What is the difference between listening "appreciatively" (as in music appreciation) and listening critically, not as in music reviews but as in audiophile reviews? I suppose one is paying attention to different things. But can we ever listen to just the music or just the sound quality? And either way, isn't the full experience diminished one way or the other?

 

This is a more difficult one; I think that the one can't exist without the other BUT one has to have first the experience of being able to get involved.

 

Whilst I can sometimes take notice of certain aspects of playback performance when listening for pleasure, I find that if I am fully focused on assessing performance I am unable to get emotionally and intellectually involved with the music.

And I think it makes sense that I (and probably many others) function in this manner because playback performance is about sound and one presumably want's to be attentive, concentrating on the different particulars of reproduction.

But if I am truly deeply immersed in the music then I hardly ever take notice of the system's performance unless there's been a change to one of it's composing elements.

 

Nowadays I hardly ever listen attentively to rock/pop recordings, with the exception a few select bands.

When I play this kind of music, at home or in the car, it's generally as a backdrop to work or driving, as a form of entertainment so I don't really take notice of aesthetic, philosophical or other aspects.

But the fact that this kind of music is "produced" does have this particular attribute that can add another layer of interest (aesthetic or other) to it when compared with recordings made from a "documental" perspective.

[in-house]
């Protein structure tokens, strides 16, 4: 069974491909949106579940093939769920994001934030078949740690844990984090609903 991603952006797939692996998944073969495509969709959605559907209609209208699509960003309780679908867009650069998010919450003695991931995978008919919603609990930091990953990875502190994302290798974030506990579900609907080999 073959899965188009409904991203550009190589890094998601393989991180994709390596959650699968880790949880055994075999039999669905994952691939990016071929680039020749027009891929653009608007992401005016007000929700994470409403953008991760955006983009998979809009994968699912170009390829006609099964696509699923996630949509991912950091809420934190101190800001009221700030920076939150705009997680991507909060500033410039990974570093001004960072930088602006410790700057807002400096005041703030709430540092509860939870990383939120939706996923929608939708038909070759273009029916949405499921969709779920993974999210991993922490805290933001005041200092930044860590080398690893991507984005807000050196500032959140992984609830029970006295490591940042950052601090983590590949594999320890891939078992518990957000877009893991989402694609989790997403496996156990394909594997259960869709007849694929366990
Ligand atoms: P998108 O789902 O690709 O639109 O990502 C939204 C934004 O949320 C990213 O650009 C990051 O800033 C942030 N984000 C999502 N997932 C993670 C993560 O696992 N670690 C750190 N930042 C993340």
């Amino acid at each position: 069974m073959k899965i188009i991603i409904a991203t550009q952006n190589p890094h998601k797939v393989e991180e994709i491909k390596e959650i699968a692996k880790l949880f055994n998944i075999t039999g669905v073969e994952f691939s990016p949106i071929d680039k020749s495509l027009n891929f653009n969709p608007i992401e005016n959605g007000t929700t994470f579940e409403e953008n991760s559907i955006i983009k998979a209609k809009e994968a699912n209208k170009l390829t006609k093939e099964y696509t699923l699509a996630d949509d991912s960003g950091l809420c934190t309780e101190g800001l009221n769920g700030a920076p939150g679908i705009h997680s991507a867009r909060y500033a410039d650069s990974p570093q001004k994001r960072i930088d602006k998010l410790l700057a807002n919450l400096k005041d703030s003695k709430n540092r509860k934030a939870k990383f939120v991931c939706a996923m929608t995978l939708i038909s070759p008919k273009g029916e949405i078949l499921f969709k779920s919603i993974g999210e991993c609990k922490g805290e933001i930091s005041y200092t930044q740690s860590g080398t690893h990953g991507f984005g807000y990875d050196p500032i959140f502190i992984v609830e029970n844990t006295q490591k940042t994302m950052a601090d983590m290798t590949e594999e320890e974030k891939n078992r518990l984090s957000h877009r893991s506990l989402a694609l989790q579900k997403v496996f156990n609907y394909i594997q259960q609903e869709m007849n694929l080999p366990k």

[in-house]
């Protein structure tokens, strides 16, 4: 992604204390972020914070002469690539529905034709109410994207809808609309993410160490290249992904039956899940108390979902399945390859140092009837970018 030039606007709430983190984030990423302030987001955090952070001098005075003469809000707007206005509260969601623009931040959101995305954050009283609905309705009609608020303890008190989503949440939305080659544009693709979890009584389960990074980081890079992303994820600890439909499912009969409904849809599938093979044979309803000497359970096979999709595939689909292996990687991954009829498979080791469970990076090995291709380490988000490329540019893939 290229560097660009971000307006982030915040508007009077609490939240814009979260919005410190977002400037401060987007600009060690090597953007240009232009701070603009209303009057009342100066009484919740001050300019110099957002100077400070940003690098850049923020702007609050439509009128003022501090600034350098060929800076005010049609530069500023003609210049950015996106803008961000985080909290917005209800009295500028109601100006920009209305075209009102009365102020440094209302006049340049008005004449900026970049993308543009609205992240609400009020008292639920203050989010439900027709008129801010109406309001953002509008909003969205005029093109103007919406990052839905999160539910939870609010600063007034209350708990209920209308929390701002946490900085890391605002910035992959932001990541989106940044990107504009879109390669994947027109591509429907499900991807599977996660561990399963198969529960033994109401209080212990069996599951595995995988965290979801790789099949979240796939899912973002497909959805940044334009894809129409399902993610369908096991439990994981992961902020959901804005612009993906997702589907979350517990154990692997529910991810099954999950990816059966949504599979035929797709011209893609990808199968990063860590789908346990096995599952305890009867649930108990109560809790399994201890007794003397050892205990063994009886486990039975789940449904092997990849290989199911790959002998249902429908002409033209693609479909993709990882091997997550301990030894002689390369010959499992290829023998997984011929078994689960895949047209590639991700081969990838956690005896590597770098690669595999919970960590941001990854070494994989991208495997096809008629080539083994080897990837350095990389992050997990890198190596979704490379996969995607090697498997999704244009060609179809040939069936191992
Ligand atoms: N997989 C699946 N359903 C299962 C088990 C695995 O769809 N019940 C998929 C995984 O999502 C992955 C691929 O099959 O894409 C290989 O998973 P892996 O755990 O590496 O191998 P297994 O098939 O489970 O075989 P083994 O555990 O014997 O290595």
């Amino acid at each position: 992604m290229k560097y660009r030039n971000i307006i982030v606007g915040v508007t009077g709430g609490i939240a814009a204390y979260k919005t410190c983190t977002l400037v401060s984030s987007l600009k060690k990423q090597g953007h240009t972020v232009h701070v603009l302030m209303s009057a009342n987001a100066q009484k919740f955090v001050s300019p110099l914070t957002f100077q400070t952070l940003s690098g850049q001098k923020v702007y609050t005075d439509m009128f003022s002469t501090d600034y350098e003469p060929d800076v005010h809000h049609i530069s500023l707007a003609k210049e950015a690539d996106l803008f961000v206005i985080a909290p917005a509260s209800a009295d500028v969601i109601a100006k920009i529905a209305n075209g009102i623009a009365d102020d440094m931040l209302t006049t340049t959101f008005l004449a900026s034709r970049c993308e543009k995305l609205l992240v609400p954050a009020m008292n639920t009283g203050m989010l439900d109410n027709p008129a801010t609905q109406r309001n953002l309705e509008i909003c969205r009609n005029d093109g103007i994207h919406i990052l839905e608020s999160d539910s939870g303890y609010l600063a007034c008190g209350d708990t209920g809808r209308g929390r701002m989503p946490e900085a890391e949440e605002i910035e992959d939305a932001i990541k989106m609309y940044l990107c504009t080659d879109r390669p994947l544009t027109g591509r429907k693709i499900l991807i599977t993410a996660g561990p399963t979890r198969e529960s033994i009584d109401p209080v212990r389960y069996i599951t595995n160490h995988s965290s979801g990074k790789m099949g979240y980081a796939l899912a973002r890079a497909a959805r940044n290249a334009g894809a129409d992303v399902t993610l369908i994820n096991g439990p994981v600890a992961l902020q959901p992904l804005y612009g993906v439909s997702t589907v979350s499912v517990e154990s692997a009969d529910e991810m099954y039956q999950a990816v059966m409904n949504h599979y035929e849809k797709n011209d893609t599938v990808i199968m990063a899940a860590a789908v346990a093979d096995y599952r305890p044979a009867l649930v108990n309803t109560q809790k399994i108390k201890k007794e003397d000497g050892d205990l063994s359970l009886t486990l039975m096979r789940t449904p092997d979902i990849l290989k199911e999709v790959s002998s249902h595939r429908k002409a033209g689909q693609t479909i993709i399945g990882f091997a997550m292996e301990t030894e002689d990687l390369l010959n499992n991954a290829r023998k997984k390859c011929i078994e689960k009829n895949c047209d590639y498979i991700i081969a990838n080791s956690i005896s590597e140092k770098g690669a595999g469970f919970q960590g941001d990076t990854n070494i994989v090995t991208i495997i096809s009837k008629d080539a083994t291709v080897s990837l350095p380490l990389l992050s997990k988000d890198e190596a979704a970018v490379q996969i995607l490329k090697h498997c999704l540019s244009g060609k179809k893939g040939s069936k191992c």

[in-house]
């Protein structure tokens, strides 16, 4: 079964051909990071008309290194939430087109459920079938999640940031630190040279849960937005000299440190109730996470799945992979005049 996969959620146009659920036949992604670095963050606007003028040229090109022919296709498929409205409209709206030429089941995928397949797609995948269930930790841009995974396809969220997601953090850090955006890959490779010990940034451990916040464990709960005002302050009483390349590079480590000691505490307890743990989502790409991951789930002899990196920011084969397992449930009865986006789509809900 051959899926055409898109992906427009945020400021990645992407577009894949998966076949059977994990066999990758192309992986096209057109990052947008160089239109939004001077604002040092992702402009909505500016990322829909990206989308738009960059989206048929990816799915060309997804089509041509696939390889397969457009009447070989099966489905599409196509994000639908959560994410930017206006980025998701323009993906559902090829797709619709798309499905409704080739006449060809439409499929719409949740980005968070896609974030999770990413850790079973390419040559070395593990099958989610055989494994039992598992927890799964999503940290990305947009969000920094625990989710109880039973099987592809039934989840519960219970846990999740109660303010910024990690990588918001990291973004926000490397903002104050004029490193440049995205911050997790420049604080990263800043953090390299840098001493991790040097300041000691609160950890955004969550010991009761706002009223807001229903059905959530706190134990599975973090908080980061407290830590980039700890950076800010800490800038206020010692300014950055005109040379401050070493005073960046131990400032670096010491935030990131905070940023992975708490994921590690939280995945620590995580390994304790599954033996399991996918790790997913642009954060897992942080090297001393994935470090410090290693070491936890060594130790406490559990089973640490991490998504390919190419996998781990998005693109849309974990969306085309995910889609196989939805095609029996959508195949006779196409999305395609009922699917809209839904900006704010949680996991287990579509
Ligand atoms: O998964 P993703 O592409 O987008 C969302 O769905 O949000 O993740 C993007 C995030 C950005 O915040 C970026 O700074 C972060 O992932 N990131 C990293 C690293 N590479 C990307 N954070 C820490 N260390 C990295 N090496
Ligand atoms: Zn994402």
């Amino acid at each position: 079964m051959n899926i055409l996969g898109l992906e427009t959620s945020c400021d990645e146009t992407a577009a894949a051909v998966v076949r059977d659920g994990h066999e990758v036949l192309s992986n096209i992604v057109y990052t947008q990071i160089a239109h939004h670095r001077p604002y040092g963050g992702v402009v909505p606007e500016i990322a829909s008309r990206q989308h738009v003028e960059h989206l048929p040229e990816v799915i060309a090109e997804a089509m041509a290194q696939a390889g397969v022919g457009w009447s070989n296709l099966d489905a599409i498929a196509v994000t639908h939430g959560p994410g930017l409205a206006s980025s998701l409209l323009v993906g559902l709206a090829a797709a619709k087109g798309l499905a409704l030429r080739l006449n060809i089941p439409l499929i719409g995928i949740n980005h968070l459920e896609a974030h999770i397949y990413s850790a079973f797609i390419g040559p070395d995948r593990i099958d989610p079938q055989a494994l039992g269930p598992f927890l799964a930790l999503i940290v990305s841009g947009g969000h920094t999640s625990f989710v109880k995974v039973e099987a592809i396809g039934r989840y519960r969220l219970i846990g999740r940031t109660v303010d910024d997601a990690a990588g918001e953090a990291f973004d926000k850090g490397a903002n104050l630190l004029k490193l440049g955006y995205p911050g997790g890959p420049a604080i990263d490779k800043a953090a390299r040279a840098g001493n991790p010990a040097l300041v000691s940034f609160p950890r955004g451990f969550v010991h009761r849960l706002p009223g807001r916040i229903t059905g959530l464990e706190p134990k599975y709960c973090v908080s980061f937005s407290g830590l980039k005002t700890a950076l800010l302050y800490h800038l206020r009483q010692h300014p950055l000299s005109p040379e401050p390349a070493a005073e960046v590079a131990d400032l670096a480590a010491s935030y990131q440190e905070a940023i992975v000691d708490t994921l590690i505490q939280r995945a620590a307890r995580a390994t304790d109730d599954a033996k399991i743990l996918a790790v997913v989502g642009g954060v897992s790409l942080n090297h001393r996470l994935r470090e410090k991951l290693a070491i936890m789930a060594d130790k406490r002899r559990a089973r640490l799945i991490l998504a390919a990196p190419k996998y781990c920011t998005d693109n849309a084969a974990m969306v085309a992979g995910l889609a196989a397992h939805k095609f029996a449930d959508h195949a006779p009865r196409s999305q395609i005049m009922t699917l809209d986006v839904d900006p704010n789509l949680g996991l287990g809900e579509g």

The "documental" approach, if adequately done, should provide a "natural" and reasonably "realistic" reconstruction of a musical event, both from a tonal as well as a spatial perspective but in a "processed" recording the sound can be moulded in a creative manner to increment on the sonic aspects that provide the listening pleasure.

As we dig deeper beyond the more basic and obvious sonic aspects into the multiple layers that constitute a musical work, our perception is challenged at a more elevated levels: aesthetic, cultural, intelectual, philosophical, spiritual.

At this point we are separating the wheat from the chaff because some music just doesn't have much to offer.

 

When listening for pleasure I seek isolation, silence and absence of distractions but this is not an easy thing to achieve when your listening room doubles up as the family living room...

 

R

"Science draws the wave, poetry fills it with water" Teixeira de Pascoaes

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Do you find that when an audiophile asks you to evaluate to her/his hi-fi system, she/he (usually) wants you to agree it’s good/great/orgasmic?

 

Do you get the feeling that oft times, it may be (usually) less painful/harmful to tell an audiophile that her/his tastes in music kind of sucks instead?

 

Which is strange, no?

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That, my friend, is a job for Superman... :)